Crash Test Passenger 3
The National Highway Traffic Safety Administration (NHTSA) tests a vehicle's crashworthiness in front- and side-impact collisions and rates its resistance to rollovers. Their test results suggest the chance of serious injury, while rollover resistance ratings are based on how top heavy the vehicle is and indicate the chance for rollover when the vehicle leaves the roadway. Front crash test numbers indicate: 5 = 10% or less; 4 = 10-20%; 3 = 20-35%; 2 = 35-45%; 1 = More than 45%. Side impact numbers indicate: 5 = 5% or less; 4 = 6-10%; 3 = 11-20%; 2 = 21-25%; 1 = More than 26%. Rollover resistance numbers indicate: 5 = Less than 10%; 4 = 10-20%; 3 = 20-30%; 2 = 30-40%; 1 = More than 40%.

 

Powertrain Options and Availability

Two engines have been offered: a 2.5-liter 4-cylinder for the base SE, and a 4.0 liter inline 6-cylinder for other Cherokee models. Initially, the 4-cylinder model came only with a 5-speed manual gearbox, but a 3-speed automatic transmission has been available since 1998. Six-cylinder models could have a 5-speed manual or 4-speed automatic transmission.

Engines

Size liters/
cu. in.
Horsepower Torque EPA city/hgwy Consumer Guide Observed
ohv I4 2.5 / 150 125 150 5-speed manual: 21/25

3-speed automatic: 19/22

5-speed manual: --

3-speed automatic: --

ohv I6 4.0 / 242 190 225 5-speed manual: 18/22

4-speed automatic: 16/21

5-speed manual: 17

4-speed automatic: 15

 

Notes: Engine Key: ohv = overhead valve; ohc = overhead camshaft; dohc = dual overhead camshaft; I = inline cylinders; V = cylinders in a V configuration; H = horizontally opposed cylinders; CVT = continuously variable (automatic) transmission; NA = not available; "--" = measurement does not exist.

Trouble Spots lists the many commonly occurring problems for a particular vehicle. In some cases we also give possible manufacturer-suggested solutions. In many instances these trouble spots are Technical Service Bulletins posted by the manufacturer, however we have our own expert looking at additional vehicle problems.

 

Trouble Spots

Air conditioner: The air conditioner gradually stops blowing cool air because the evaporator ices up. Replacing the low-pressure cycling switch usually fixes it. (1997-99)

Brake noise: Grinding and scraping noises under hard braking are caused by the driveshaft hitting the floor pan and is fixed by replacing the front lower control arm. (1997)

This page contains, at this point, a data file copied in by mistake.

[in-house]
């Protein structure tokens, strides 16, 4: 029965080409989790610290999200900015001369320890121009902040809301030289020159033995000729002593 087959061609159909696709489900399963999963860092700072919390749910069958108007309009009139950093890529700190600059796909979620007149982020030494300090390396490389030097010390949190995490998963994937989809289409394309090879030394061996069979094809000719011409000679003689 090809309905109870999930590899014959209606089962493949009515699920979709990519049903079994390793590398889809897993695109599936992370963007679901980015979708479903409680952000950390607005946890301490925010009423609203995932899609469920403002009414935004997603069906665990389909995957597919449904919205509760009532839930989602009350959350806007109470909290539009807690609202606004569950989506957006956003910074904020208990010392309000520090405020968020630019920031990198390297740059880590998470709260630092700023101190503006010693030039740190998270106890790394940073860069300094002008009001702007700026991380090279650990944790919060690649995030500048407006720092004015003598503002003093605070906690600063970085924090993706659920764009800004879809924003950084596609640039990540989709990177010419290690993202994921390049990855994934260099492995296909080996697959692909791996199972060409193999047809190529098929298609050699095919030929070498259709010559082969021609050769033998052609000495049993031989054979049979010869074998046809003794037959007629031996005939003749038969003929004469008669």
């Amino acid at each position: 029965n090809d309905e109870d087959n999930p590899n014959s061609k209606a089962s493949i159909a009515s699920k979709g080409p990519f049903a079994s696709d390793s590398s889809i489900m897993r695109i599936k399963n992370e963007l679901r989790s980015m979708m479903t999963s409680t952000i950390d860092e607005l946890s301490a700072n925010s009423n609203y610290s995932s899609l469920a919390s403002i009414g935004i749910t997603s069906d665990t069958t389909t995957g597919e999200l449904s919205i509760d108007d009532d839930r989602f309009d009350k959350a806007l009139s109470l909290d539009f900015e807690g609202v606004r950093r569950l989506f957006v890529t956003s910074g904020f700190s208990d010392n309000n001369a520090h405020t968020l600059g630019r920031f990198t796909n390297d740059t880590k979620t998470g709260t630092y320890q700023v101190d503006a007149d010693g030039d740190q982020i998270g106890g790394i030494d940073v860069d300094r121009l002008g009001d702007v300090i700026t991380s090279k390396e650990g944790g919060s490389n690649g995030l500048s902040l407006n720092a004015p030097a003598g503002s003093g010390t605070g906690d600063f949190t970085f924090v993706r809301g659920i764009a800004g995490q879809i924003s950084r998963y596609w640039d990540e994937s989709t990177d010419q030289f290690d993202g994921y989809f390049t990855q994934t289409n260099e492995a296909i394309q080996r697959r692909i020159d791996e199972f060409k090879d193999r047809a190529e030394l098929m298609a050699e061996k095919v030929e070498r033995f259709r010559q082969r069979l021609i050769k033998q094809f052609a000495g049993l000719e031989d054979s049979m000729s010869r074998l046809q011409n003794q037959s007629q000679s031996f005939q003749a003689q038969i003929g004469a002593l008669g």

Brakes: The brake friction material transfers to the rotors (especially in warm, moist climates) causing brake-pedal pulsation when stopping. New pads should correct it. (1997-99)

Fuel gauge: The fuel gauge may show 1/8 to 1/4 full but the vehicle will run out of gas because of a defective sending unit that must be replaced. (1997)

Vehicle shake: Vibration at speeds over 60 mph may be due to a misaligned or defective driveshaft. (1997-98)

Windshield washer: Because of a bad check valve, windshield washer fluid drips from the nozzle for the rear window and can cause paint staining. (1997)

Average Replacement Cost

This table lists costs of likely repairs for comparison with other vehicles. The dollar amount includes the cost of the part(s) and labor (based on $50 per hour) for the typical repair without extras or add-ons. Like the pricing information, replacement costs can vary widely depending on region. Expect charges at a new-car dealership to be slightly higher.
A/C Compressor $470
Alternator $350
Automatic Transmission or Transaxle $1,215
Brakes $375
Clutch, Pressure Plate, Bearing $380
Exhaust System $395
Radiator $350
Shocks and/or Struts $410
Timing Chain or Belt $240
Universal Joints $270

 

NHTSA Recall History

1997: Accuracy of fuel-tank-mounted fuel-level sending unit can degrade over time, indicating significantly more fuel in reserve than is actually present.

1997-99: Front-disc brake rotors can experience severe corrosion if operated for extensive period in the "salt belt."

1997-99: Water and/or road salt in proximity of airbag-control module could lead to corrosion and possible inadvertent deployment.

1998: Due to improperly hardened front-seatbelt shoulder turning-loop anchors, front-seat occupant might not be properly restrained in a crash.

1998: Power-brake booster-vacuum reservoir diaphragm can split or tear, causing increase in engine-idle speed and loss of power assist during brake application.

2000: Debris can accumulate in the intake and exhaust manifolds, increasing the risk of fire.

2001: Some of the owner's manuals for these vehicles are missing instructions for properly attaching a child restraint system's tether strap to the tether anchorage.